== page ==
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Precautionary Measures to Reduce Your Cyber Risk

20/01/2020


With the recent increase in tension between Iran and western nations, MNP is encouraging vigilance among Canadian businesses and recommend you thoroughly review your current cyber security controls. While our team is not aware of any specific cyber security threat or attack campaign in progress, the potential for one is always present — and given the current climate, even more likely than normal.

Industries that Iranian threat groups have previously targeted or are likely to target in the future include:

  • Manufacturing
  • Oil and gas
  • Public sector and government agencies
  • Post-secondary institutions
  • Research organizations
  • Airlines

Know What to Expect

To reduce your risk exposure and prepare yourself for any possibility, we urge your cyber security teams to review the common tactics, techniques and procedures (TTPs), as documented in the MITRE Corporation’s ATT&CK database.

APT33 — Suspected Iranian threat group that has previously targeted aviation and energy businesses in the U.S., the Middle East and Asia. Read More…

ATP39 — Iranian cyber espionage group that tends to target the telecommunications and travel industries with the specific aim of gaining access to personal identifiable information. Read More…

Charming Kitten — Iranian cyber espionage group that targets academic, human rights and media personalities, specifically focusing on email and Facebook as points of access. Read More…

CopyKittens — Iranian cyber espionage group that has previously targeted governments in the U.S., the Middle East and Europe. Read More…

Immediate Steps You Can Take

Whether or not you believe your organization is an imminent target, take this opportunity to review your processes, controls and procedures and ask some pointed security questions — including:

  1. Review and test your cyber incident response plan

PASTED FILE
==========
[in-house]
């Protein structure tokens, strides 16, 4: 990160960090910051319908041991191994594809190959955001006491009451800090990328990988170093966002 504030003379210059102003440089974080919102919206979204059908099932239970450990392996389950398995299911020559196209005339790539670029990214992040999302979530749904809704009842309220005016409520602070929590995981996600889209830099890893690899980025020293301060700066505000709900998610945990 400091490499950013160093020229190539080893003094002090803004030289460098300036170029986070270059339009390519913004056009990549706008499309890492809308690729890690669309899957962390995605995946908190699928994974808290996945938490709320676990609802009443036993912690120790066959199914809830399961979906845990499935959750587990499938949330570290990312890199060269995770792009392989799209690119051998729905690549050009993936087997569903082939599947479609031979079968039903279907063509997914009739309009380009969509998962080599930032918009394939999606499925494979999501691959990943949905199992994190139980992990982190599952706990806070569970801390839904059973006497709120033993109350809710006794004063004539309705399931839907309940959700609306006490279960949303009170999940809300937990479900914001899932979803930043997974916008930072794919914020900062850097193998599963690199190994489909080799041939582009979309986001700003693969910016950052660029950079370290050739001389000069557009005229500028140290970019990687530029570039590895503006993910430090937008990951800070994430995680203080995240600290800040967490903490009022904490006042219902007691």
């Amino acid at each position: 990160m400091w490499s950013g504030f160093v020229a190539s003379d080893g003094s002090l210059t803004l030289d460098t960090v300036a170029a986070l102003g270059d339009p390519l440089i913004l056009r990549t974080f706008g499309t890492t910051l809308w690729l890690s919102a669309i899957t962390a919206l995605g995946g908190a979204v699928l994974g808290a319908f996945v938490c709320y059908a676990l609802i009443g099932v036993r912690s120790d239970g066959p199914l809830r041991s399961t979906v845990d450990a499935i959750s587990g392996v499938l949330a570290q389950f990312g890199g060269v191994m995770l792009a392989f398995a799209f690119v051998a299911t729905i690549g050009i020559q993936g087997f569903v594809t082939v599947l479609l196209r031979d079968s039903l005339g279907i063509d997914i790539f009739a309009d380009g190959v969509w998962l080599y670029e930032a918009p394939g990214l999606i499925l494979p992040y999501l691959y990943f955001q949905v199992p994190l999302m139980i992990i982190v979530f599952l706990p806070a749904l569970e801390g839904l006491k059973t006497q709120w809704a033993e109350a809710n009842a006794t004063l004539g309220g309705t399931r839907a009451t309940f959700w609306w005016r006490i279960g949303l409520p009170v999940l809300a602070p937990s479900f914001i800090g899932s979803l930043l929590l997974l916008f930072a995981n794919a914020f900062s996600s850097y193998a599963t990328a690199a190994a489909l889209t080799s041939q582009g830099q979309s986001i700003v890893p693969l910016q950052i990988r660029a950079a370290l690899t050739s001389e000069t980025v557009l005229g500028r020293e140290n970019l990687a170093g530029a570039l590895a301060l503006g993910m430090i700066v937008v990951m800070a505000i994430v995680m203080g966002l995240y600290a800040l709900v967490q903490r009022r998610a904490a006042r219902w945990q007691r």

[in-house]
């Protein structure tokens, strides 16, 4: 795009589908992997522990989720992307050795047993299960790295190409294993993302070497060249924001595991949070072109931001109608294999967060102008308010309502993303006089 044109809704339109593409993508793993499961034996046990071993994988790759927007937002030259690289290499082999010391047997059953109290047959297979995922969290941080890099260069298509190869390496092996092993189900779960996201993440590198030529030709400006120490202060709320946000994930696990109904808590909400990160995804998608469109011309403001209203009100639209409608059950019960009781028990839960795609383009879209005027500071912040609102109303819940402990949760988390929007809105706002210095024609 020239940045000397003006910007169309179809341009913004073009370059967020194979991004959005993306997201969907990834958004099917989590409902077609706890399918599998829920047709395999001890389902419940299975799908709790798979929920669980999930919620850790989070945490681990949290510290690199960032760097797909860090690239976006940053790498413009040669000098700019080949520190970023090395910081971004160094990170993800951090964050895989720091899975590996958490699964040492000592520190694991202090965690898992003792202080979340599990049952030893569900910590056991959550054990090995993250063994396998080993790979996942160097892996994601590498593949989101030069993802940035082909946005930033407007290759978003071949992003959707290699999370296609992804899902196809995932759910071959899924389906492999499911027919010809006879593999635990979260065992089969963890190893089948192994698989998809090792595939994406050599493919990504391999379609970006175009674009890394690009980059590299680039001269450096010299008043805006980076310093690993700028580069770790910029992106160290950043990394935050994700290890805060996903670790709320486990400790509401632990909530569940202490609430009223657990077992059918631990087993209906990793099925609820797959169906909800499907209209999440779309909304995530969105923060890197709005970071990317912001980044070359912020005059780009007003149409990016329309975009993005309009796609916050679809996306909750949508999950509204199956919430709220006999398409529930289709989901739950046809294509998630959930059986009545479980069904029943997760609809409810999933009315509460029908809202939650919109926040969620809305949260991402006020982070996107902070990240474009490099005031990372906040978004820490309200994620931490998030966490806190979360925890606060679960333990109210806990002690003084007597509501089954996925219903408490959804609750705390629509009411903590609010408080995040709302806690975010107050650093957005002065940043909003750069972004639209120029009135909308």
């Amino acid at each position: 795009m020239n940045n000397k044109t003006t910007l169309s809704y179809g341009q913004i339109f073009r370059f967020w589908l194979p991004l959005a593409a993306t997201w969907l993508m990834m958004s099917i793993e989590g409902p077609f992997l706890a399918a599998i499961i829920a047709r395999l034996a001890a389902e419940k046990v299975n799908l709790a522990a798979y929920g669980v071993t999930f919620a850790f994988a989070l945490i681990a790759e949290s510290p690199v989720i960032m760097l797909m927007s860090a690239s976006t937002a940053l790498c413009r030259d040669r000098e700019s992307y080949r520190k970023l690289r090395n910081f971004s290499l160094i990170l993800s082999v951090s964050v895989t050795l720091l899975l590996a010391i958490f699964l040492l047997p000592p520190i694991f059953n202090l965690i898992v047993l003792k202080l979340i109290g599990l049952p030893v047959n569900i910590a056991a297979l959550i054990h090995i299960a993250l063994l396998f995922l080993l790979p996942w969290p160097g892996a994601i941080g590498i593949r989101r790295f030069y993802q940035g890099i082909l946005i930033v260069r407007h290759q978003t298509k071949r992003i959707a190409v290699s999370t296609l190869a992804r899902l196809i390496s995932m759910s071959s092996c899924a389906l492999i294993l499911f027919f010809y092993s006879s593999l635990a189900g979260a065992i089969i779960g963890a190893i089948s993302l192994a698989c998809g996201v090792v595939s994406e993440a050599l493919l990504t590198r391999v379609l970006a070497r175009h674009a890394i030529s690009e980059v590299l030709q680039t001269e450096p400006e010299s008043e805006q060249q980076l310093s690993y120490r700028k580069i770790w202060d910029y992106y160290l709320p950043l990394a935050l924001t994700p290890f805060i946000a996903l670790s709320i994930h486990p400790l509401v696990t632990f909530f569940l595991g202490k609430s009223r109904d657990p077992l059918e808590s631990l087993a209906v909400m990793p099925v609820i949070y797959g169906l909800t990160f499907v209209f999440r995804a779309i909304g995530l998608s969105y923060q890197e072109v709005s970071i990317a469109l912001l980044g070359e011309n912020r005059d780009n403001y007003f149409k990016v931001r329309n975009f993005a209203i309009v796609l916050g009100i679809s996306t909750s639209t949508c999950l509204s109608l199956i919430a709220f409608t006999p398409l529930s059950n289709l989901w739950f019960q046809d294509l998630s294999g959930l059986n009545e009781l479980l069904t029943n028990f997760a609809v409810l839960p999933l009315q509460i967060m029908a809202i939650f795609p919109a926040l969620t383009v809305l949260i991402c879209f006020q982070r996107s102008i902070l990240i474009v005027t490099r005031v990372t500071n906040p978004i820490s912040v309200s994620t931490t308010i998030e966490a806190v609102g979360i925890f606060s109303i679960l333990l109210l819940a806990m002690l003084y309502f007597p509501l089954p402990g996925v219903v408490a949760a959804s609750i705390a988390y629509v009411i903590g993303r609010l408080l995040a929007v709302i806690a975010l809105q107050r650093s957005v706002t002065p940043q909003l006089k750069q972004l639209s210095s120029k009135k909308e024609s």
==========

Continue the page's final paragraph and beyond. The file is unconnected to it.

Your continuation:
2. Ensure team members are aware of all cyber security policies and procedures — and feel empowered to report any suspicious activity (e.g. emails, etc.)
  3. Is all your software and firmware up to date?
  4. Have you backed up all sensitive and necessary information to an offline source?
  5. When was the last time you conducted a cyber maturity assessment?

MNP Can Help

You can never be too safe; especially in times of great uncertainty. No matter where you are in Canada, we have a national cyber security team member nearby ready to assist with any questions or concerns you might have.

For more information, contact:

​National
Danny Timmins, CISSP
National, Cyber Security Leader
[email protected]

​B.C.
Peter Guo, CPA, CA, CISA, ABCP, MBA
B.C. Leader, Enterprise Risk Services
[email protected] 

Elizabeth Vannan
B.C. Leader, Technology Solutions
[email protected]
Alberta
Trac Bo, CPA, CA, CISA, CRISC, ABCP, CGEIT
Technology Risk Services Leader
[email protected] 

Saskatchewan
Sean Devin
National Leader, Technology Solutions
[email protected] 

Manitoba
Gustavo Meschler, CISA
Partner, Enterprise Risk Services
[email protected]

Brian Beveridge, CMC
Partner, Technology Consulting Services
[email protected] 
Ontario
Eugene Ng, CISSP, PCI QSA, BCOMM
Eastern Canada Cyber Security Leader
E: [email protected] 

Hash Qureshi, PA, CMA, CRISC, CISA, CISSP, CRMA, P.ENG, MSC
Partner, Enterprise Risk Services
[email protected] 
Quebec
Tom Beaupre, QSA, CISSP, CISA, BS
Quebec Cyber Security Leader
[email protected]